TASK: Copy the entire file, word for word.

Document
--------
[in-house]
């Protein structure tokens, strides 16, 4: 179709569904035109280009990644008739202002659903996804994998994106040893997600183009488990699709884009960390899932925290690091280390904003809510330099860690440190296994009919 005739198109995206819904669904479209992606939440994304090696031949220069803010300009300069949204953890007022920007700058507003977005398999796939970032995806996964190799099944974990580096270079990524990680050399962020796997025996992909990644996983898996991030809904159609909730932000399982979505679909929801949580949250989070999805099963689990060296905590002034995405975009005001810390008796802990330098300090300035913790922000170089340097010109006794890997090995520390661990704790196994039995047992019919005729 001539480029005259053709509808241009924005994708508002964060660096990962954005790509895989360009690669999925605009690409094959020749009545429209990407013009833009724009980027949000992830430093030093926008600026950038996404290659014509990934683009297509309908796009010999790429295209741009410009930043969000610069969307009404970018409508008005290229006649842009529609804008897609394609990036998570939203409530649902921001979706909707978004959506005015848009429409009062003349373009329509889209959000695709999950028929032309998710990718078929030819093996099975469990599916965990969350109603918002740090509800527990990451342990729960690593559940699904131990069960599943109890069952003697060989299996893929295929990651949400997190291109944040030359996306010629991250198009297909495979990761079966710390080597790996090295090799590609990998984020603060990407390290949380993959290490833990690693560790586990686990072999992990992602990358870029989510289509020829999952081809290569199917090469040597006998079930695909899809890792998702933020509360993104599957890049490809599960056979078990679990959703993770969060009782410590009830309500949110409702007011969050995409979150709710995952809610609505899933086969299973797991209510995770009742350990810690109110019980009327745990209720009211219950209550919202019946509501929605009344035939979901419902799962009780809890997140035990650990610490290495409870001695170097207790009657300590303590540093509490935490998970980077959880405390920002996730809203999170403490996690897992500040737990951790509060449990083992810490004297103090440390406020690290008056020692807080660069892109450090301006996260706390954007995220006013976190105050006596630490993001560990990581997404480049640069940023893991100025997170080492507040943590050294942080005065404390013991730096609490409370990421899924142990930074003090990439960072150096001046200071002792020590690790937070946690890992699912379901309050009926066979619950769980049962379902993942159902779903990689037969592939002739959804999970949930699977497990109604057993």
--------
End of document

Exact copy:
[in-house]
């Protein structure tokens, strides 16, 4: 179709569904035109280009990644008739202002659903996804994998994106040893997600183009488990699709884009960390899932925290690091280390904003809510330099860690440190296994009919 005739198109995206819904669904479209992606939440994304090696031949220069803010300009300069949204953890007022920007700058507003977005398999796939970032995806996964190799099944974990580096270079990524990680050399962020796997025996992909990644996983898996991030809904159609909730932000399982979505679909929801949580949250989070999805099963689990060296905590002034995405975009005001810390008796802990330098300090300035913790922000170089340097010109006794890997090995520390661990704790196994039995047992019919005729 001539480029005259053709509808241009924005994708508002964060660096990962954005790509895989360009690669999925605009690409094959020749009545429209990407013009833009724009980027949000992830430093030093926008600026950038996404290659014509990934683009297509309908796009010999790429295209741009410009930043969000610069969307009404970018409508008005290229006649842009529609804008897609394609990036998570939203409530649902921001979706909707978004959506005015848009429409009062003349373009329509889209959000695709999950028929032309998710990718078929030819093996099975469990599916965990969350109603918002740090509800527990990451342990729960690593559940699904131990069960599943109890069952003697060989299996893929295929990651949400997190291109944040030359996306010629991250198009297909495979990761079966710390080597790996090295090799590609990998984020603060990407390290949380993959290490833990690693560790586990686990072999992990992602990358870029989510289509020829999952081809290569199917090469040597006998079930695909899809890792998702933020509360993104599957890049490809599960056979078990679990959703993770969060009782410590009830309500949110409702007011969050995409979150709710995952809610609505899933086969299973797991209510995770009742350990810690109110019980009327745990209720009211219950209550919202019946509501929605009344035939979901419902799962009780809890997140035990650990610490290495409870001695170097207790009657300590303590540093509490935490998970980077959880405390920002996730809203999170403490996690897992500040737990951790509060449990083992810490004297103090440390406020690290008056020692807080660069892109450090301006996260706390954007995220006013976190105050006596630490993001560990990581997404480049640069940023893991100025997170080492507040943590050294942080005065404390013991730096609490409370990421899924142990930074003090990439960072150096001046200071002792020590690790937070946690890992699912379901309050009926066979619950769980049962379902993942159902779903990689037969592939002739959804999970949930699977497990109604057993």